It’s been a long time when the first ebook reader with an E-Ink display showed up. Shortly after that came out, people have been looking forward to the time they can get the same power-saving panel on a full-fledged tablet. And it’s been a slow crawl to that. A few years back, Remarkable inched us close with a quick-refreshing e-paper device that lets you write and draw like it’s the most natural thing. This time around, the Onyx Boox Max Lumi crosses us over to the tablet finish line.
That’s right, it’s a full-fledged Android tablet with a grayscale E-Ink display, so the whole thing feels like you’re reading, writing, and doing everything on an analog paper surface instead of a digital display. And yes, it can run, pretty much, any Android app out there, including games and video players, without the delayed refreshed rates that characterized e-paper devices during the early days.
The Onyx Boox Max Lumi is a large tablet, with a 13.3-inch e-paper display that boasts a maximum resolution of 2200 x 1650 pixels, allowing it to display standard letter documents (8.5 x 11 inches) at a near 1:1 scale, saving you from the endless scrolling that goes into reading documents on a typical e-reader. It has 16 gray levels, so it should be easy to distinguish elements in pictures, videos, and graphics, making this viable albeit not ideal for watching movies and playing graphics-heavy video games, complete with an adjustable refresh rate, so you can slow it down when reading documents and speed it up for more tablet-like functions. By default, it uses a standard ebook refresh rate, which means any animated elements onscreen will stutter constantly, so you’ll definitely want to raise it before launching the YouTube app to catch up on your viewing list.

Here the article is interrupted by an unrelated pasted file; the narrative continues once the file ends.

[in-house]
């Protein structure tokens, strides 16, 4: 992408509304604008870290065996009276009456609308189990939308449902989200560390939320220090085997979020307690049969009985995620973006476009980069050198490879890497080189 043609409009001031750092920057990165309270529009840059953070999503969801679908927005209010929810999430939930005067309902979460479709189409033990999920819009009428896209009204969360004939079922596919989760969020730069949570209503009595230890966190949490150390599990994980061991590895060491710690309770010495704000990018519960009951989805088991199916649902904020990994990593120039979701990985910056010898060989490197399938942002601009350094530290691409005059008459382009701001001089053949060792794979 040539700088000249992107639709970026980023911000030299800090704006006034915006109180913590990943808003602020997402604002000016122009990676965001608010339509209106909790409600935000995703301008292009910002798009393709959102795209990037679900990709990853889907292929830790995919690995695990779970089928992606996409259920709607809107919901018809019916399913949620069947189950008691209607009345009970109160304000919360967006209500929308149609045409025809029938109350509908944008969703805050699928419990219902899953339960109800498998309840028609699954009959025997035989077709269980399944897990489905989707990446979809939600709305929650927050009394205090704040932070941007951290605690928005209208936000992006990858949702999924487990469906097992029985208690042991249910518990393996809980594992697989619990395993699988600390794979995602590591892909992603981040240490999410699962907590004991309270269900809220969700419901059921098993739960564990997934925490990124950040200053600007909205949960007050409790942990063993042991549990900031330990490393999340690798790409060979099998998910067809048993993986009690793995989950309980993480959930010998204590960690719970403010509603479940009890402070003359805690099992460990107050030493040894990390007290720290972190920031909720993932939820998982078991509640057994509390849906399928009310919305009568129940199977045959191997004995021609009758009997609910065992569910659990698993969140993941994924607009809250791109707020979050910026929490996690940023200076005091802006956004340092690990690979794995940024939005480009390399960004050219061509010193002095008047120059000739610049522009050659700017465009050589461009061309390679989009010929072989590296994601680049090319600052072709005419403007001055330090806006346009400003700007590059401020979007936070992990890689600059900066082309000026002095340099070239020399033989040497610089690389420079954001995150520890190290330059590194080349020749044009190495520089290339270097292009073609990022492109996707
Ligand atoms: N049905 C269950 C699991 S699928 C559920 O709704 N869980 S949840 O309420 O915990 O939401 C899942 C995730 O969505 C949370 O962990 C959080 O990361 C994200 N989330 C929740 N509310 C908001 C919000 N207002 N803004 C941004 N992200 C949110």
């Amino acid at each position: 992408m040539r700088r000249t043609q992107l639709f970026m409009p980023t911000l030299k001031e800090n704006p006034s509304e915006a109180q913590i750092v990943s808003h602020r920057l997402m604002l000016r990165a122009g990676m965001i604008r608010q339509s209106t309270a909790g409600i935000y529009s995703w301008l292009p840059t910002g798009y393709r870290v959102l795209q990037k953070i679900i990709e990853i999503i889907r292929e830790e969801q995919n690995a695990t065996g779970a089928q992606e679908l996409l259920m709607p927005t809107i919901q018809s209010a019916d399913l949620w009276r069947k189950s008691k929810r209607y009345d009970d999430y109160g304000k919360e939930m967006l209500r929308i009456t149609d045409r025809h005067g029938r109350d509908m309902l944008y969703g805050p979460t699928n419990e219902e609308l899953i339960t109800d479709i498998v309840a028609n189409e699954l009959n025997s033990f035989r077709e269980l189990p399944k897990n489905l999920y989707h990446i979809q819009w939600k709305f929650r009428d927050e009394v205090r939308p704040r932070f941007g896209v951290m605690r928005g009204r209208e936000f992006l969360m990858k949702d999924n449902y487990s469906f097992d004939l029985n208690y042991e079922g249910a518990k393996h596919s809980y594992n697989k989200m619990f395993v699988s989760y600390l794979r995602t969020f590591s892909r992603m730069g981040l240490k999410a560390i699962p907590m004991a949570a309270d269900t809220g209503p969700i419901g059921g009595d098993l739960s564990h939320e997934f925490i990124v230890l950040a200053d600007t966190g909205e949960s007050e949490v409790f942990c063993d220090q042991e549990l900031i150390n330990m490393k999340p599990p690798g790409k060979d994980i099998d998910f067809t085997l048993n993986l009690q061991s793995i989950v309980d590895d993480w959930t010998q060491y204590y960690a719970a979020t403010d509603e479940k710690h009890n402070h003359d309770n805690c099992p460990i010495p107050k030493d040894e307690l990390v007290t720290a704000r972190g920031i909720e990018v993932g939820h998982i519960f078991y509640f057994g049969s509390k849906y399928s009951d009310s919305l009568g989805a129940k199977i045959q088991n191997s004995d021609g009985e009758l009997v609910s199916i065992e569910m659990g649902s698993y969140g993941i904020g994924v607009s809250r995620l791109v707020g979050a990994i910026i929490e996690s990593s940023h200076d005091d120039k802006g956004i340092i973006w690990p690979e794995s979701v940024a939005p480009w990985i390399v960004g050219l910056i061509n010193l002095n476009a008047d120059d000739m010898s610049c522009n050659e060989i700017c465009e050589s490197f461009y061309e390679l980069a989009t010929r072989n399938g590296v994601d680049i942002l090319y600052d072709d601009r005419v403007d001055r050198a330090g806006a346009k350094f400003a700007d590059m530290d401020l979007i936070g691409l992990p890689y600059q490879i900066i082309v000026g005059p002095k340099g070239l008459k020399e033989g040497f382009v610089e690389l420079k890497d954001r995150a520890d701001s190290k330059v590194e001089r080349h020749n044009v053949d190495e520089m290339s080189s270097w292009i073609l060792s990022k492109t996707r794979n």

It supports onscreen drawing and note-taking using the included stylus, which boasts 4,096 levels of pressure sensitivity, so you can draw in great detail much like you can on an iPad Pro. Do note, early reviews of the tablet point to a noticeable lag when sketching on the screen (which, we’ll probably attribute to its sheer size and detail), although it’s brief enough that most folks should probably be able to get used to it pretty easily. Of course, if they can fix that with a software update, things will be so much better.
The Onyx Boox Max Lumi has its own app store filled with apps that have been tested to work quite seamlessly on the device. You can also side-load Google Play for access to the full breadth of Android offerings, although some apps will probably be hit-or-miss, as far as usability on the device is concerned (make sure to play around with the refresh rates). Features include front lighting to keep it usable in low-light conditions, built-in speakers and mic, Bluetooth (for pairing with headphones, since there’s no 3.5mm jack), 64GB of onboard storage, monitor mode support (as in, you can use it as a second monitor on your laptop), and a battery standby time of up to six weeks, although active use can cut battery life to just a day since refresh rates here can mirror that of actual tablets.